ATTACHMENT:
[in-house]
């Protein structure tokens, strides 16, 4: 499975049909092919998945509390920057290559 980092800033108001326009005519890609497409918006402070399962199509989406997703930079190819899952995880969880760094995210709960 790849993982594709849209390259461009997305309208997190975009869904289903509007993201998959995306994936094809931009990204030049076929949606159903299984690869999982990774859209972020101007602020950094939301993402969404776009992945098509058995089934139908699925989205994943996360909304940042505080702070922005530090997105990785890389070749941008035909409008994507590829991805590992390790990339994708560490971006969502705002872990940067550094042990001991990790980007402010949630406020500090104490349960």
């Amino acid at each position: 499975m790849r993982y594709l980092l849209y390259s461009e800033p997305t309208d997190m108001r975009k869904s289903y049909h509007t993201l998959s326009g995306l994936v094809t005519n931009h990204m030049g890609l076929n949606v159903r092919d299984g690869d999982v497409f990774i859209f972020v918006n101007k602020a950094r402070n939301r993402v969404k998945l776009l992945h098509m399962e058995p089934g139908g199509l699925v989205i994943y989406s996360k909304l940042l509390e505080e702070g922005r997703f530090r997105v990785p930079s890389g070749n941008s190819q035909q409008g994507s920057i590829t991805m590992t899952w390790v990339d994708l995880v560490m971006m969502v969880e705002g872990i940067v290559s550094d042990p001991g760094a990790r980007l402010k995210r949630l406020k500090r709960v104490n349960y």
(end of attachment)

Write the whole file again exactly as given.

[in-house]
């Protein structure tokens, strides 16, 4: 499975049909092919998945509390920057290559 980092800033108001326009005519890609497409918006402070399962199509989406997703930079190819899952995880969880760094995210709960 790849993982594709849209390259461009997305309208997190975009869904289903509007993201998959995306994936094809931009990204030049076929949606159903299984690869999982990774859209972020101007602020950094939301993402969404776009992945098509058995089934139908699925989205994943996360909304940042505080702070922005530090997105990785890389070749941008035909409008994507590829991805590992390790990339994708560490971006969502705002872990940067550094042990001991990790980007402010949630406020500090104490349960």
């Amino acid at each position: 499975m790849r993982y594709l980092l849209y390259s461009e800033p997305t309208d997190m108001r975009k869904s289903y049909h509007t993201l998959s326009g995306l994936v094809t005519n931009h990204m030049g890609l076929n949606v159903r092919d299984g690869d999982v497409f990774i859209f972020v918006n101007k602020a950094r402070n939301r993402v969404k998945l776009l992945h098509m399962e058995p089934g139908g199509l699925v989205i994943y989406s996360k909304l940042l509390e505080e702070g922005r997703f530090r997105v990785p930079s890389g070749n941008s190819q035909q409008g994507s920057i590829t991805m590992t899952w390790v990339d994708l995880v560490m971006m969502v969880e705002g872990i940067v290559s550094d042990p001991g760094a990790r980007l402010k995210r949630l406020k500090r709960v104490n349960y």